Paul Hobbs, a winemaker at Simi at the time, was on a trip to Chile when he was lured to Argentina in 1988 by his fellow alumnus from UC Davis, Nicolás Catena’s brother Jorge. Horrified by the old-fashioned winery, Hobbs was nonetheless impressed by the vineyards and persuaded by Nicolás Catena to make a barrel-fermented Chardonnay. Without the proper know-how at the winery, his first effort, in 1990, was left to oxidize, much to both his and Catena’s fury. Investments were made in a pneumatic bladder press, a destemmer, and oak barrels, and with proper oversight from Hobbs, the 1991 Chardonnay and 1990 Cabernet Sauvignon were launched on the US market. The most expensive Argentinian wine at the time was Fond de Cave, selling for $4 a bottle, but Catena’s US importer, Alfredo Bartholomaus, was so impressed with the “new” wines that he went along with the mathematical economist’s bold plan to launch the Chardonnay at the ambitious retail price of $13 and a Cabernet Sauvignon at $15. Setting the price bar so high in the marketplace was risky, but because even at these price points the wines overdelivered, the gambit worked.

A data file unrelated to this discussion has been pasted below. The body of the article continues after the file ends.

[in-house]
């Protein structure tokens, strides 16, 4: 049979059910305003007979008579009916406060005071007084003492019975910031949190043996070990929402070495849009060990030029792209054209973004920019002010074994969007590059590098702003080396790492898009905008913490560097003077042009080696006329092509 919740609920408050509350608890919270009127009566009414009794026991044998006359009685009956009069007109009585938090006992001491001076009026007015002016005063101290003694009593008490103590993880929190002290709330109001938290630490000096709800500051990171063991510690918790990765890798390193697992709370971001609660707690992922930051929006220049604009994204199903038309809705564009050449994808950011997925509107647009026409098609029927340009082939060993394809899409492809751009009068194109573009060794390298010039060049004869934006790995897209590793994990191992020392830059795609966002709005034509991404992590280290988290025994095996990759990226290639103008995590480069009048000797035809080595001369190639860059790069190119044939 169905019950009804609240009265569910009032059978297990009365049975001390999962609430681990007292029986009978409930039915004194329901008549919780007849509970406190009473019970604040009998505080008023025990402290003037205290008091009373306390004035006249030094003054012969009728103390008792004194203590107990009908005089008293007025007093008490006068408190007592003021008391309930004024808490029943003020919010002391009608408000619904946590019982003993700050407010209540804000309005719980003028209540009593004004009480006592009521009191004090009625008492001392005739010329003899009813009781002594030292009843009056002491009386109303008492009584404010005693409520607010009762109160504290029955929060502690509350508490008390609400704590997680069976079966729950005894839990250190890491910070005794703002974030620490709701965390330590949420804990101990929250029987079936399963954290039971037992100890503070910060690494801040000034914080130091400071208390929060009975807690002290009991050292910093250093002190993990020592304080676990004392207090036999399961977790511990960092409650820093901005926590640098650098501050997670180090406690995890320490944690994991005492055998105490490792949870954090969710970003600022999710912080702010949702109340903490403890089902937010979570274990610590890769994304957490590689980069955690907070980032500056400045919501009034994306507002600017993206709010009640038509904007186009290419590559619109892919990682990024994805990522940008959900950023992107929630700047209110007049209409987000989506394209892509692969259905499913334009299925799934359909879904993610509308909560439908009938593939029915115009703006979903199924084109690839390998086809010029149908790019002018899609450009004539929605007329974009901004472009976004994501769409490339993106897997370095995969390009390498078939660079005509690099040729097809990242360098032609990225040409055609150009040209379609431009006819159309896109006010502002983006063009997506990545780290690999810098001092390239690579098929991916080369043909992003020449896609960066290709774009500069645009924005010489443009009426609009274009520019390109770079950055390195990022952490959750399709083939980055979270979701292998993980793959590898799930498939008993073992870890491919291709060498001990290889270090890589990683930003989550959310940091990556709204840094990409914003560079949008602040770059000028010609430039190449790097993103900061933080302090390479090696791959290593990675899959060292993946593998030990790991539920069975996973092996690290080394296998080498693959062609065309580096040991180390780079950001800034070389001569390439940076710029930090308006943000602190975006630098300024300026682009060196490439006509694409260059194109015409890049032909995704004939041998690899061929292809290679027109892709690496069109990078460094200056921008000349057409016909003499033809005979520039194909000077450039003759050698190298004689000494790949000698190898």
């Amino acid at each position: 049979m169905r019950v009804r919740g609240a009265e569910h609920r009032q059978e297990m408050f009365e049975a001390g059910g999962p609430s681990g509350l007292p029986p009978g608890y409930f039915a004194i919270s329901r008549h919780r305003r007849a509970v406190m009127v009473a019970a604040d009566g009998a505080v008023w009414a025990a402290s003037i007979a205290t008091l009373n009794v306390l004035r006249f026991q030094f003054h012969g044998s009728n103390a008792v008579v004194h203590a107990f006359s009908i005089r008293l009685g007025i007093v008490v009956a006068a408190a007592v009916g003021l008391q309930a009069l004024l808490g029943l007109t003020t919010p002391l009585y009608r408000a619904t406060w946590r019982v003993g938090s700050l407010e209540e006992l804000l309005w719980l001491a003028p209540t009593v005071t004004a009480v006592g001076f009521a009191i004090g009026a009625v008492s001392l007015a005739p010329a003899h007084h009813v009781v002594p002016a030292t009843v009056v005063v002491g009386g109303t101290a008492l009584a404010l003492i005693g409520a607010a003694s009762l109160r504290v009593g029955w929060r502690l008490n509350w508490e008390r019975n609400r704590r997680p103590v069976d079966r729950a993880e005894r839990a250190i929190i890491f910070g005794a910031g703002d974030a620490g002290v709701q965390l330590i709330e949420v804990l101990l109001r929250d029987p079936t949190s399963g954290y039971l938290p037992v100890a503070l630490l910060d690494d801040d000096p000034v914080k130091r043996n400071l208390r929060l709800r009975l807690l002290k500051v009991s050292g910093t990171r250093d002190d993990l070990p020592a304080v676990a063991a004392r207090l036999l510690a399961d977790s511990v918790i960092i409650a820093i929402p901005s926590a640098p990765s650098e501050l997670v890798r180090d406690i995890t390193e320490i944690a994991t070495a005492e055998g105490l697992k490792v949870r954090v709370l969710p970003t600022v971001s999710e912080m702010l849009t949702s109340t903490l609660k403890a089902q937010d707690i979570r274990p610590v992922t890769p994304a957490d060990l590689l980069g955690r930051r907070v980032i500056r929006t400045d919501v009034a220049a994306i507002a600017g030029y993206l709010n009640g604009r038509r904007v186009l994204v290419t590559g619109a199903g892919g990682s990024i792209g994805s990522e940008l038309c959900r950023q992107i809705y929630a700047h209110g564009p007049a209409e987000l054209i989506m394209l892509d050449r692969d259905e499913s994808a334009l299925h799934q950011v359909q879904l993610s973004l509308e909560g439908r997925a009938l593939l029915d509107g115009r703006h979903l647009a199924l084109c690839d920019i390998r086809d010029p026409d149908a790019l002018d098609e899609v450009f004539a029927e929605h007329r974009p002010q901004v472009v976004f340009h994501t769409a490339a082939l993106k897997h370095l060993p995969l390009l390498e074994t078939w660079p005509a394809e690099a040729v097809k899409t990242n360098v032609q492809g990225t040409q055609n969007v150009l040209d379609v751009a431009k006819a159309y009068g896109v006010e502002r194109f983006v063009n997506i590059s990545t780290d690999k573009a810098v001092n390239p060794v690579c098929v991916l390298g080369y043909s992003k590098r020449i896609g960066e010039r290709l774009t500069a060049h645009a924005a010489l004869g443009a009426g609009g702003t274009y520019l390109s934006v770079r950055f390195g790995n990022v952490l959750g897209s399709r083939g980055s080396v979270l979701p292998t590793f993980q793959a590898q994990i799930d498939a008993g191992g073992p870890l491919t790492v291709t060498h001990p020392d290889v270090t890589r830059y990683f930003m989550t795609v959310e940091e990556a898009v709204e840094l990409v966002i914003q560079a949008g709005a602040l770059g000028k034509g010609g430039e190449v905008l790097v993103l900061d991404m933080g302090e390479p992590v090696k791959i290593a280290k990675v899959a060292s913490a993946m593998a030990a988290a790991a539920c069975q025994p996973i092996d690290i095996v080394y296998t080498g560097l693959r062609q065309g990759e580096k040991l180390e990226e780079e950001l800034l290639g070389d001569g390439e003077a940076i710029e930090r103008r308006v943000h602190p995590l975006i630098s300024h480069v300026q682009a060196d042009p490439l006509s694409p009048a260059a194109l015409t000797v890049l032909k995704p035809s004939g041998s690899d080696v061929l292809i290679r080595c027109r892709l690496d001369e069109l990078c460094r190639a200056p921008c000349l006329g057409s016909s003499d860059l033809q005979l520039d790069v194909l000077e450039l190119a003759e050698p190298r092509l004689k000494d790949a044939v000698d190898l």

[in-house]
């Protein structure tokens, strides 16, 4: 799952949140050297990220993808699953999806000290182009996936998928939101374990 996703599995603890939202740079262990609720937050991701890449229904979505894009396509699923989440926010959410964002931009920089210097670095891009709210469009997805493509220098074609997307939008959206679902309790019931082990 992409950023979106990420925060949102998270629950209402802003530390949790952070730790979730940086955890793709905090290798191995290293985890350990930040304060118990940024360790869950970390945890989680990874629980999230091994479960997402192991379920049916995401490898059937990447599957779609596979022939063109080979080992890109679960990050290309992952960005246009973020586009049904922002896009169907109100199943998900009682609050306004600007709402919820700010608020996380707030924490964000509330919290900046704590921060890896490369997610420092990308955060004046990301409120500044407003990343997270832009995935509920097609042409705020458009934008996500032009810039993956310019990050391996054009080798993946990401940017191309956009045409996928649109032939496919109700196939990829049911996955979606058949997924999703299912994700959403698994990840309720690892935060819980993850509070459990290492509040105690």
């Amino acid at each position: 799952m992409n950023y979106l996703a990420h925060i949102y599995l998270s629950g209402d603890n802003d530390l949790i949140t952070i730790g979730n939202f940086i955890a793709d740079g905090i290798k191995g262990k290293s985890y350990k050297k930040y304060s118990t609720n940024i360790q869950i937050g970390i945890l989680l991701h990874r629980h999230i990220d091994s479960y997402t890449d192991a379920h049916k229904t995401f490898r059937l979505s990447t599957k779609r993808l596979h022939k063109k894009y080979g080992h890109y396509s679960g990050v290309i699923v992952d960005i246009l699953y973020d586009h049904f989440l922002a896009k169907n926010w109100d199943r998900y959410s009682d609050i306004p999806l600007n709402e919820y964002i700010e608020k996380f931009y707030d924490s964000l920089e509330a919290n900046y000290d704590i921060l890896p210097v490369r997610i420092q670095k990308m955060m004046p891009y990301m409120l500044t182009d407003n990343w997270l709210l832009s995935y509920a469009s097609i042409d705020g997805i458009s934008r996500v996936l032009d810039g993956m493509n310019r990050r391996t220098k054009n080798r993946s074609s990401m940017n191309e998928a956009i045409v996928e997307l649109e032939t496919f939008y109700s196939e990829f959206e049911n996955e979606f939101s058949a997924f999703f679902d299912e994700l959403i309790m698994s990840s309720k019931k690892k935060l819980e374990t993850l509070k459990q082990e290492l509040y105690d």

Hobbs went on to establish his own Mendoza winery, Viña Cobos, and in due course the Bordelais flying winemaker Jacques Lurton did the same. At first, Lurton made a Chenin Blanc and Merlot at the Esmeralda winery for Tesco, wines praised by Kathryn McWhirter as “wonderful value” in The Independent on Sunday in 1992. When Lurton initiated his J&F Lurton range, Catena took him on to work at the newly purchased Escorihuela winery, which was bringing in higher-quality grapes from Chacras, Vistalba, Luján, Medrano, and Uco Valley. Before moving to his own winery at Vista Flores in Uco Valley in 1996, Lurton made his first high-quality red, the 1995 Gran Lurton Cabernet Sauvignon. The Bordeaux-centric Catena saw Lurton as, like himself, basically a Cabernet man. But when one evening over dinner he served the 1990 Cabernet Sauvignon, Lurton damned it with faint praise as a hot-region Cabernet that reminded him of the Languedoc. Catena was shell-shocked, but realizing that Lurton was spot-on, this insight marked the beginning of a quest for cooler sites with greater variation in day- and nighttime temperatures.